So, we look at that $15.5 million and look at it as conservative. We're excited about the payments business, a lot of really good things changing. And in the publicly traded segment entities like i3 Vertcals, Jet Pay just got bought, EVO trading at very nice publicly traded multiples.
Slide number 38, we talk about our technology portfolio companies. Obviously, about a $20 million market value represents a little under 10% of our NAV, an important growth vehicle. We're working hard to get these businesses online on track to make significant earnings and cash flow contribution to the company. When people ask us, what are you doing in this particular segment? The goal is for Newtek to have a full suite of IT infrastructure services. There is a huge opportunity existing in the cloud services space.
We want to lever our existing customer base. We want to lever our existence to provide a managed service to clients both new and current. We believe we can cost effectively provide timely provide solutions, while providing -- and providing a significant market opportunity for Newtek Technology Solutions.
Products such as IT-as-a-Service, Desktop-as-a-Service, Disaster Recovery-as-a-Service, Security-as-a-Service, secure email, hybrid cloud, private cloud and managing public cloud and managing workloads in Azure, AWS and Google are our goals.
In summary, looking at Newtek for those of you that are new to the story, we're an internally managed BDC. We don't pay two and twenty to a management company. All our expenses are fully loaded. We have a differentiated business model. As you can see we've got operating businesses underneath the publicly traded mutual fund.
We believe that -- we obviously got a proven track record, established privately 1998 publicly since September of 2000. We're clearly not new to business lending. We went through multiple lending cycles and have tremendous depth and experience in this particular space.
It's important to note we don't buy package loans. We're true retail-based originator using strategic alliance relationships. Our average loan balance of $181,000 exudes diversification and distribution of risk throughout the portfolio, geography, loan type, et cetera.
We do not invest in derivative securities. There is no SBIC leverage. We don't buy CDOs with equity kickers. And we are not a second lien or mezzanine lender and have no direct exposure to volatile industries like oil and gas. We frankly like stable businesses that we repay principal and interest.
And with that, I will hand over the financial presentation to Jenny Eddelson.
Thank you Barry, and good morning everyone. You can find a summary of our fourth quarter and full year results on slide 42 as well as the reconciliation of our adjusted net investment income or adjusted NII on slides 44 and 45.
For the fourth quarter of 2018, we had a net investment loss of $1.1 million or $0.06 per share, as compared to a net investment loss of $2.9 million or $0.16 per share in the fourth quarter of 2017, a 63% improvement on a per share basis. Adjusted NII which is defined on slide 43 was $10.8 million or $0.57 per share in the fourth quarter of 2018, as compared to $9.2 million or $0.51 per share for the fourth quarter of 2017, a 12.6% improvement on a per share basis.
For the full year of 2018, we had net investment loss of $7.5 million or $0.40 per share, as compared to a net investment loss of $7.9 million or $0.45 per share, an 11.1% improvement on a per share basis. Adjusted NII for the full year of 2018 was $36.4 million or $1.94 per share, as compared to $30.8 million or $1.77 per share in 2017, an improvement of 9.5% on a per share basis year-over-year.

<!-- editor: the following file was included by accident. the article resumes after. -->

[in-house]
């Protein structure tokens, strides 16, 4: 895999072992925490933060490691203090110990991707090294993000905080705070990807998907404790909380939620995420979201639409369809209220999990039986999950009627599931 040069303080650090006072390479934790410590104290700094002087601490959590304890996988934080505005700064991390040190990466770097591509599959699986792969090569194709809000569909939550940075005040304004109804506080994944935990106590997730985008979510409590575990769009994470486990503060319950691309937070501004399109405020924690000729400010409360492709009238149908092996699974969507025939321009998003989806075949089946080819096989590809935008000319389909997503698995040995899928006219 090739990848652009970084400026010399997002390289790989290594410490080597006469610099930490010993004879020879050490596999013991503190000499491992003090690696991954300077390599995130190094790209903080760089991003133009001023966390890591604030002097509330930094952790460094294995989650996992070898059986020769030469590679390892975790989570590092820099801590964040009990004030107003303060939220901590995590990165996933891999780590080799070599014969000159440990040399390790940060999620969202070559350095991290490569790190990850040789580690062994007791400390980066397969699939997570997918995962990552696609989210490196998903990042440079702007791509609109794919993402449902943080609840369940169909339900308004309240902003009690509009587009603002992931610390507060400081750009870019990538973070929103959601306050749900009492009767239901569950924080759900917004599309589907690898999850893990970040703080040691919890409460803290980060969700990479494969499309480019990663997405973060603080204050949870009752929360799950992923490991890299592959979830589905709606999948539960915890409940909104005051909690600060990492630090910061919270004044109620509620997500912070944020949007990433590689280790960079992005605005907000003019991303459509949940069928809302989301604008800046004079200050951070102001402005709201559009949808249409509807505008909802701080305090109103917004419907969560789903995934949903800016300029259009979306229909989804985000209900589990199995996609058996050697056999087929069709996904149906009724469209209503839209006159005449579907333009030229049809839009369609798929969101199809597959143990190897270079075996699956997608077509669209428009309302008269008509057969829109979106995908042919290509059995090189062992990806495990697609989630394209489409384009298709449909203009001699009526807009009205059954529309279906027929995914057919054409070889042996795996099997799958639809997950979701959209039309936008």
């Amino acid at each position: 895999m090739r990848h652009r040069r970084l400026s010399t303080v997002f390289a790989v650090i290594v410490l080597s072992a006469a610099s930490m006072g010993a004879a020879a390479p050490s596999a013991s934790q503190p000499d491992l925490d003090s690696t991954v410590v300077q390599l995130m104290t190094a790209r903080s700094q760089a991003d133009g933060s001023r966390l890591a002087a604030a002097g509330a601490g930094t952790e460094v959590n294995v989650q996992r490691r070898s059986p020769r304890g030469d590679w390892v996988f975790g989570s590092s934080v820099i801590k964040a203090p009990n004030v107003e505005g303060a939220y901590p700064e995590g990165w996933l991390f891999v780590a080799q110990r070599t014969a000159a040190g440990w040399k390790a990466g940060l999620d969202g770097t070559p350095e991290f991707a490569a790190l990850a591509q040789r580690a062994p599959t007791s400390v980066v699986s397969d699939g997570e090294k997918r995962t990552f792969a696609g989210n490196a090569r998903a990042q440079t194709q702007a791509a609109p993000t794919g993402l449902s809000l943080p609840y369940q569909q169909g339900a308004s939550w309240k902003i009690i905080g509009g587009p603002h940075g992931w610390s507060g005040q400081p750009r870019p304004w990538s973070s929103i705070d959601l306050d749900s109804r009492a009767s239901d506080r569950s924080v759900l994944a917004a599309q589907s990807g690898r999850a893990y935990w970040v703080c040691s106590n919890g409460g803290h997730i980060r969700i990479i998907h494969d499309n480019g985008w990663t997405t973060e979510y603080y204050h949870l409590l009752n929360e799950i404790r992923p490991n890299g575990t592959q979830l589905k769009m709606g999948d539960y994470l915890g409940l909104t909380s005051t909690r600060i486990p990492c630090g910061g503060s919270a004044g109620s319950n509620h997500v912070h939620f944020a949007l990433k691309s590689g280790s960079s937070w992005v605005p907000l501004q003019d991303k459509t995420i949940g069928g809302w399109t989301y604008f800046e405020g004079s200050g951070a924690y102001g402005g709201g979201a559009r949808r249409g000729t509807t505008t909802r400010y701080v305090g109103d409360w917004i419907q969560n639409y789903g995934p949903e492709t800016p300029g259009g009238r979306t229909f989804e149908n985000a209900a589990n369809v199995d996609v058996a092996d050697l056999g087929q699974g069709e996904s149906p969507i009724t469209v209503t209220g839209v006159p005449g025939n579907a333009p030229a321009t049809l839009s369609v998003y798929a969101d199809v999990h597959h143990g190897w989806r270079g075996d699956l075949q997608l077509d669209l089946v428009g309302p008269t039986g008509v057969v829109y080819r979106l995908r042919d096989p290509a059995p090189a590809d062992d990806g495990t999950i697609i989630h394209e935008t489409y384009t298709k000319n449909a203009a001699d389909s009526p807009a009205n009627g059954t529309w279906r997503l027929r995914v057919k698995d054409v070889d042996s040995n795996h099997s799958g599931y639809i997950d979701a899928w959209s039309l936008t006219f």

Focusing on some of the fourth quarter 2018 highlights, we are pleased to report $14.7 million in total investment income, a 40.7% increase over the fourth quarter of 2017. Both interest and dividend income were the primary drivers for the increase, with interest income increasing by 34% resulting from a higher interest rate on our SBA loan investments year-over-year, as well as an increase in dividend income from our controlled portfolio companies.
Our dividend income in the fourth quarter of 2018 included $2.4 million from NMS, $375,000 from Sidco and $1.6 million from Premier Payments, which included a portion of the gain that Premier recognized on the sale of the Elavon portfolio in the fourth quarter of 2018.
Total expenses increased by $2.5 million quarter-over-quarter or 18.5%. Salaries and benefits increased by 13.1%, due to an increase in headcount coupled with higher compensation costs, and total interest expense increased by $1.4 million in the fourth quarter of 2018, primarily due to higher average outstanding debt balances.
Origination and servicing expenses increased by $821,000 in the fourth quarter of 2018, as compared to the same period in 2017, due to higher referral fees for the current quarter as well as increases in other loan related expenses period-over-period. Realized gains from the sale of the guaranteed portions of SBA loans sold during the fourth quarter totaled $13.1 million, as compared to $12.8 million during the same quarter in 2017. In the fourth quarter of 2018, NSBF sold 168 loans for $108.6 million at an average sale price of 109.97%, as compared to 136 loans sold during the fourth quarter of 2017 for $94.3 million at a weighted average sale price of 111.44%.
Looking at realized losses for the full year, we recognized $2.7 million in 2018, as compared to $1.2 million in 2017. Net unrealized depreciation on investments totaled $5.7 million in 2018 and $10.8 million in 2017 a decline of approximately 47%, which was primarily due to higher appreciation in 2017 on controlled investments.
Overall, our operating results for the fourth quarter resulted in a net increase in net assets of $7.6 million or $0.40 per share, and for the full year $35.7 million or $1.91 per share. We ended the year with NAV per share at $15.19, an improvement over our 2017 NAV per share of $15.08. And in terms of capital resources, our liquidity remained strong at the end of the year with approximately $48.4 million of availability under our credit lines and $2.3 million of unrestricted cash.